Silently, they loved each other. They were equal in importance, in beauty, in strength. And yet, the more they tried to express their mutual admiration and affection by trying to be like the other, the further they pushed apart.

Water, when she tried to become Rock, was brittle and cold. Rock, when he tried to become Water, was destructive and searing.


Time went by. The years drifted into millennia. And then, slowly, a realization began to dawn on each of them, separately but similarly.

They were drawn to each because of their differences. And they were both only the best of themselves when they embraced those things that made them so different.

And further, they realized that it was when they were both completely themselves that they complemented each other and loved each other best.

Water could not frolic on the beach without the reliable bed of Rock’s sands. She could not cascade into waterfalls without the comforting strength of Rock’s cliffs.

And Rock could not be carved into his most impressive canyons over the centuries without water’s gentle, dynamic influence. His beauty was the shadow of hers, molded imperceptibly over time, made soft in the only way that he could be, by constant, gentle pressure.

Amazingly, both Rock and Water came to the same epiphany at the same time: they were only able to be their best selves when they allowed their other to be as different from them as they were made to be.

Water still resented Rock’s stubbornness. And Rock still chafed at Water’s persistent flowing energy. But with patience and an occasional eye-roll, they settled down together. They loved each other for their immense, necessary differences, not as bad imitations of themselves, but as their equal and opposite.

Rock scattered himself as boulders and stepping stones and rocky beds along the many miles of Water’s favorite, most curvaceous river. Together, they made rapids and shallows, circling pools and swift cascades, waterfalls and babbling currents. She laughed all day under the influence of his immobile solidity, and he softened over the years, his boulders losing their craggy viciousness and his stones becoming smooth as pillows, glittering under Water’s crystalline embrace.


They were utterly different, and sometimes they still drove each other crazy. But they were the best themselves when they were together. They knew this, and reveled in it.

And it only took a little over four billion years.

Last Word on the Refugees (in 34 words)

Refugees this and refugees that.  It’s taken over social media and so everybody has to have an opinion.  It’s like a nuclear arms race of memes.  As usual, no one really wants to be persuasive and change minds, they just want their side to be king of the moral hill.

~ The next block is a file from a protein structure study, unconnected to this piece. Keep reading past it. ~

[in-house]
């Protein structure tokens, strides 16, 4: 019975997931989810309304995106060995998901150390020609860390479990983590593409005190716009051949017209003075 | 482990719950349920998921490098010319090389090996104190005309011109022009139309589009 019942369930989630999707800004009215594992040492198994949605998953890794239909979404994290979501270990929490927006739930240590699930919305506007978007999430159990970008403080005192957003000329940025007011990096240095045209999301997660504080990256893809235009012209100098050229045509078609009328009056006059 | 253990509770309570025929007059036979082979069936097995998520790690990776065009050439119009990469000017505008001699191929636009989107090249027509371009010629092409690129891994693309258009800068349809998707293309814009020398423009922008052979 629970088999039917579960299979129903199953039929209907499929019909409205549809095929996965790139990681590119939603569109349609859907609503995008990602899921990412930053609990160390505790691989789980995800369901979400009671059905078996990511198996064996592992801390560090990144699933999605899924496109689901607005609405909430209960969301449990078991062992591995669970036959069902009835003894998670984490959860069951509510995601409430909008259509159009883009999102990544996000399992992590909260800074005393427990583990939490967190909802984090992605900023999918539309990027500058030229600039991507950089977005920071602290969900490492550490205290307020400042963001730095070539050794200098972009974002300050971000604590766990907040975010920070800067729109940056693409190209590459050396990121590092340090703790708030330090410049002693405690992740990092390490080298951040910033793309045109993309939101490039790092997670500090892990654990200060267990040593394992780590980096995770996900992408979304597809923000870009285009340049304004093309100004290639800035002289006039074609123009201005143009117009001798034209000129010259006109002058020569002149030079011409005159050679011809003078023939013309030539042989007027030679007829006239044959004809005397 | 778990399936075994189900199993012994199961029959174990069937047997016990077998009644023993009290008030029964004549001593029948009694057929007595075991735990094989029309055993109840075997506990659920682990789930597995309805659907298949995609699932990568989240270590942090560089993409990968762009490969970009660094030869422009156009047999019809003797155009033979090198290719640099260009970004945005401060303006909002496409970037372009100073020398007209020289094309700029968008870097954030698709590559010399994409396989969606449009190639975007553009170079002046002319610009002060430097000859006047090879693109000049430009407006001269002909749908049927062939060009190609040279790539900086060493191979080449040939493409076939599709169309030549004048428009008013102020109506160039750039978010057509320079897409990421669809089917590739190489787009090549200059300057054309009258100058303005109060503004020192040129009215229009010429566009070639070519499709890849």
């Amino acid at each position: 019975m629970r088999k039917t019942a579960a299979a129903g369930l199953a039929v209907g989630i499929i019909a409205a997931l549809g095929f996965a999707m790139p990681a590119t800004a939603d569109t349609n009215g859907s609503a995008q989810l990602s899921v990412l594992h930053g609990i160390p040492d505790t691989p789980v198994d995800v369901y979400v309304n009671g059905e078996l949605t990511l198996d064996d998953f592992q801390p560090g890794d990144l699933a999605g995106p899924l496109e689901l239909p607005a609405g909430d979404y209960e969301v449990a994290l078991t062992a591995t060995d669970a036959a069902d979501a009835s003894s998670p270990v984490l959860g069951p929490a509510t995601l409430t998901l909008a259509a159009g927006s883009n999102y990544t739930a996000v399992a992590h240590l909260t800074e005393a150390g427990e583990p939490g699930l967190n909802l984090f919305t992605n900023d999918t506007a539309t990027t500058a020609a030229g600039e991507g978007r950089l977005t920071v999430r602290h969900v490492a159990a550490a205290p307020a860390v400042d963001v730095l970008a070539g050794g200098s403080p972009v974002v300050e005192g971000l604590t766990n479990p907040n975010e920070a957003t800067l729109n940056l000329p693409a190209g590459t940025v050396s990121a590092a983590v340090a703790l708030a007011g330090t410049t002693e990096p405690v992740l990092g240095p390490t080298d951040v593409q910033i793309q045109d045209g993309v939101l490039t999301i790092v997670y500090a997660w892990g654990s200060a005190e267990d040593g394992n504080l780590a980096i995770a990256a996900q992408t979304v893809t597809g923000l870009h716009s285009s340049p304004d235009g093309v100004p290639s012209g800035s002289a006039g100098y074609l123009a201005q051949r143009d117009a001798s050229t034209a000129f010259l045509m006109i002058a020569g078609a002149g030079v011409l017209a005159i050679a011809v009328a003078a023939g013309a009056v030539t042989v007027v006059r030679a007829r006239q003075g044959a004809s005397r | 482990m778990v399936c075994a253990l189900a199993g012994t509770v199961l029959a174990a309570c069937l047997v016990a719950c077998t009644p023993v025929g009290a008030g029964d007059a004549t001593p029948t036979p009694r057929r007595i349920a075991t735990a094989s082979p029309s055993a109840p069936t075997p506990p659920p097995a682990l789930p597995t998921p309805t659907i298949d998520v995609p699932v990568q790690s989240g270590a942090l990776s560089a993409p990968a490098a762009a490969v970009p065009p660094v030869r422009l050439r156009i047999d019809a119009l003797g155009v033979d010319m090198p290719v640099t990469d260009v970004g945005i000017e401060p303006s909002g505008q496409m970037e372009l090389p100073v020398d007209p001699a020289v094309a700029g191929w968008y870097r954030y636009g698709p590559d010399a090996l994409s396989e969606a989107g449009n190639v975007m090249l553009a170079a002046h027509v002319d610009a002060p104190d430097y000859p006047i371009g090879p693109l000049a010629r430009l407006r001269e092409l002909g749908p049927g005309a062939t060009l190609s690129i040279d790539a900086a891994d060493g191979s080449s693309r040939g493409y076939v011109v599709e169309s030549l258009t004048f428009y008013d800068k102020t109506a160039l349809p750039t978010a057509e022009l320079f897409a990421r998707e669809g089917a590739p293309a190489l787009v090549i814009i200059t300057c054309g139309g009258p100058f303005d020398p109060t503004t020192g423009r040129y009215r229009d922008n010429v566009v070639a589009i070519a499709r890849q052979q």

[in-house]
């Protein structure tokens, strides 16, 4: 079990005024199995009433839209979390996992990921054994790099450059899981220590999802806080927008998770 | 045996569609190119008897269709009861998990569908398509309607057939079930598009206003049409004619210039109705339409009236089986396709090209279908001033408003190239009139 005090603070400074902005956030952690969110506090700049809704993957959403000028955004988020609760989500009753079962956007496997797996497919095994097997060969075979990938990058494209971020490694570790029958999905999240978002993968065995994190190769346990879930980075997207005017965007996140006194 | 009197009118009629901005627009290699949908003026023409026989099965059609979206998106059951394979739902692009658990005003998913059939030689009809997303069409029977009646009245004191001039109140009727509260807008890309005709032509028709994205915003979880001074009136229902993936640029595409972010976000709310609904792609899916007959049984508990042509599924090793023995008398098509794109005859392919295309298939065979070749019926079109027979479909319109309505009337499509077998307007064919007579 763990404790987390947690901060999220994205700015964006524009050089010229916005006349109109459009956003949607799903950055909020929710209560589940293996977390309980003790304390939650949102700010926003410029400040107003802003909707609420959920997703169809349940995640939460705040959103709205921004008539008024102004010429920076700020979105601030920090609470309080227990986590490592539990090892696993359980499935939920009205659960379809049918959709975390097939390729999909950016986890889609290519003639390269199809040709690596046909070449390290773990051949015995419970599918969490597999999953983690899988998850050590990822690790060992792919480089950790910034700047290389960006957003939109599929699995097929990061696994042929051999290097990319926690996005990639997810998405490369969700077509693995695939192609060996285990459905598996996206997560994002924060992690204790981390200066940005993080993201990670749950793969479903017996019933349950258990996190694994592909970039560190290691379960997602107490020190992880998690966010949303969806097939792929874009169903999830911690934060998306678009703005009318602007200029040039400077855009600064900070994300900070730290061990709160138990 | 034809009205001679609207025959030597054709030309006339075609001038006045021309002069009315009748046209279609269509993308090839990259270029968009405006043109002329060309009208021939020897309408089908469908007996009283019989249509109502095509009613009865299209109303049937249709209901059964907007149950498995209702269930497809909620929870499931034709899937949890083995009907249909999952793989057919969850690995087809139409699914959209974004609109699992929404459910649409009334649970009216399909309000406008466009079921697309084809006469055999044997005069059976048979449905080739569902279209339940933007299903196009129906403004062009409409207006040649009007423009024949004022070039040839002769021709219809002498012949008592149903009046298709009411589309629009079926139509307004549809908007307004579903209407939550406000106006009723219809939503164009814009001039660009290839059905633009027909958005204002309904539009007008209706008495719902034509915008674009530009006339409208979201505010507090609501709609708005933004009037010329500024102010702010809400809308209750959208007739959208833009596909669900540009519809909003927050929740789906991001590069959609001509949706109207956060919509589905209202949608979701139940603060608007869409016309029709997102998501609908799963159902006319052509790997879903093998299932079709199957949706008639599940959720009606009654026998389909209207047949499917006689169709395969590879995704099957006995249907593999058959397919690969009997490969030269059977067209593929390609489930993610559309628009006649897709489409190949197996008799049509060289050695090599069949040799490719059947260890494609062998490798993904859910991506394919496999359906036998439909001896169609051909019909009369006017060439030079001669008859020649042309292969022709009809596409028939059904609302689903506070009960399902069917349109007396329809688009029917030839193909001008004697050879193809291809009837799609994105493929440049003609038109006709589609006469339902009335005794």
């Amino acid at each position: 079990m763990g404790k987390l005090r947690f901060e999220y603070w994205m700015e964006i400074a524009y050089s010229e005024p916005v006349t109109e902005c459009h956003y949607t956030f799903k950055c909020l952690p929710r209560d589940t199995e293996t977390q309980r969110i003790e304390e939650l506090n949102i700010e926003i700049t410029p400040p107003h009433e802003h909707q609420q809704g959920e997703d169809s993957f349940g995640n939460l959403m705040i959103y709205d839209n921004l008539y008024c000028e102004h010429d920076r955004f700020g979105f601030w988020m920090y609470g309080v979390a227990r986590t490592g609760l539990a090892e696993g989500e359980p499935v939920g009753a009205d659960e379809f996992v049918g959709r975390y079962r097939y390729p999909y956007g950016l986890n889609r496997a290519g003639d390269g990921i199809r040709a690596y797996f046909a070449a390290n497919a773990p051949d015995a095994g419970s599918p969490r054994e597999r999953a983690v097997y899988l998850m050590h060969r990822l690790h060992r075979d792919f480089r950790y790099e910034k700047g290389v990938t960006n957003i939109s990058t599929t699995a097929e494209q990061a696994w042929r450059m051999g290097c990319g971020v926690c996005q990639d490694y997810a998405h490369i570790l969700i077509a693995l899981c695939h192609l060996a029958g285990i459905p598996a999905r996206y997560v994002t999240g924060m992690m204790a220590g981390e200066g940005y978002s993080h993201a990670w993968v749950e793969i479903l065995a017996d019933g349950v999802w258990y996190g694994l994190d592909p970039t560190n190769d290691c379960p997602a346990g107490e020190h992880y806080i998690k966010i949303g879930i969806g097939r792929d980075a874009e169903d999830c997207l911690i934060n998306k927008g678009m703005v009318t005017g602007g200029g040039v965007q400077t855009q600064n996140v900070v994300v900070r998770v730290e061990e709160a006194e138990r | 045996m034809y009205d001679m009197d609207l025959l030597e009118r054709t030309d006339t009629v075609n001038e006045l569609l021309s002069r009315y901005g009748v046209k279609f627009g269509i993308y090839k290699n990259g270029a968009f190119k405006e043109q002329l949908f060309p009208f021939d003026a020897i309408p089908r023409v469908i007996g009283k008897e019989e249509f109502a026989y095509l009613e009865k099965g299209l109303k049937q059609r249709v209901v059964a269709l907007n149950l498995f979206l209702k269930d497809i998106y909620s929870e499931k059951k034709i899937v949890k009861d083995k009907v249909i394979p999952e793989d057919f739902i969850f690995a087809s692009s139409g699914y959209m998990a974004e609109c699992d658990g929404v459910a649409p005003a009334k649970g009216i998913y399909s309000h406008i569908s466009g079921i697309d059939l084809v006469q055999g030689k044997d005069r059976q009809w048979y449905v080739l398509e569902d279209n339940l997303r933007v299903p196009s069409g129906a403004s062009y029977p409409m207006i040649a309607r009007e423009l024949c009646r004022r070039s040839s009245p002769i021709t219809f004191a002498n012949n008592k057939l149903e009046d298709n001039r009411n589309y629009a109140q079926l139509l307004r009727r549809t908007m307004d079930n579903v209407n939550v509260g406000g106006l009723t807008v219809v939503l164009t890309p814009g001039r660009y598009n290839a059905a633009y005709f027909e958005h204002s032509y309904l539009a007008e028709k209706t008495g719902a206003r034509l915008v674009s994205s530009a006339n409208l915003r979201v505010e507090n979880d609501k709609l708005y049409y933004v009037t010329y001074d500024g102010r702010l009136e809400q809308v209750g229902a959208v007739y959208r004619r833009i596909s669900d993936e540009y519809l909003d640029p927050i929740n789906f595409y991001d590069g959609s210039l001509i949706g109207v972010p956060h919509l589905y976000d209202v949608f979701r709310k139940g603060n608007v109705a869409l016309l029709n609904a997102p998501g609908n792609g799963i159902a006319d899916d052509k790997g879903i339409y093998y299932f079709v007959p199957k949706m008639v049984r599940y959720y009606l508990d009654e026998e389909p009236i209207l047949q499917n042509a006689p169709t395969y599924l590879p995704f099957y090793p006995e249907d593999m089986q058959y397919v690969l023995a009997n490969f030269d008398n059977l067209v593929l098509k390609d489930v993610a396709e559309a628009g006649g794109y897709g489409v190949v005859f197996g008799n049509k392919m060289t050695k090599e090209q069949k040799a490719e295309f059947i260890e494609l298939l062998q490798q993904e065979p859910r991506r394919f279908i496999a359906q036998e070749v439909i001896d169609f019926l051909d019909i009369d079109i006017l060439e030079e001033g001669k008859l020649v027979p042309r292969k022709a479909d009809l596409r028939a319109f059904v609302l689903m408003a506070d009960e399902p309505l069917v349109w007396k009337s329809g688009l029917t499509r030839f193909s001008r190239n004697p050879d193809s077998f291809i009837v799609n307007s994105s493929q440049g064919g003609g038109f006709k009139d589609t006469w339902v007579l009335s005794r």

I won’t be posting any memes.  I won’t be pretending “Jesus was a refugee” or claiming that all Muslims are terrorists.  Amazingly, I have an idea that the truth is a lot more nuanced than your average gotcha bumper sticker that makes one side all smarmy and the other side splutter at how inane it is.

I will say I do think that it is, within reason, our duty both as Americans and (for those that call themselves such) Christians to help the refugees in whatever way we can– with the obvious caveat that we should screen as well as possible (which I doubt is really all that well).

But here’s the thing, and this is as close to a meme as I’ll come, so maybe I should put these 34 words in a fun, over-sized font:

If you haven’t opened your front door to let your local homeless population camp in your living room, maybe don’t dictate to us that we do the equivalent in our communities, states, and nations.

It’s not quite so easy being charitable to the homeless when it’s your own front door, kids, fridge and wallet on the line, methinks.

I’ve offered this challenge (in a hopefully much more respectful tone) to several of my friends who are very vocal about the issue and not gotten any direct response to it.

Well, one did suggest that I couldn’t be a follower of Jesus.  Guess I’m kicked out of that club.

Again, I DO THINK WE SHOULD HELP THEM.  But stop pretending that the people who struggle with the safety and financial and cultural repercussions don’t have legitimate concerns.  They’re probably the ones paying for it, who have kids they’re worried about, who already have communities full of struggling families, who may even BE one of those struggling families, so show them some patience and respect.  Let them know their concerns are legit, and it may be a hard choice, but that’s what it means to sacrifice for our neighbors sometimes.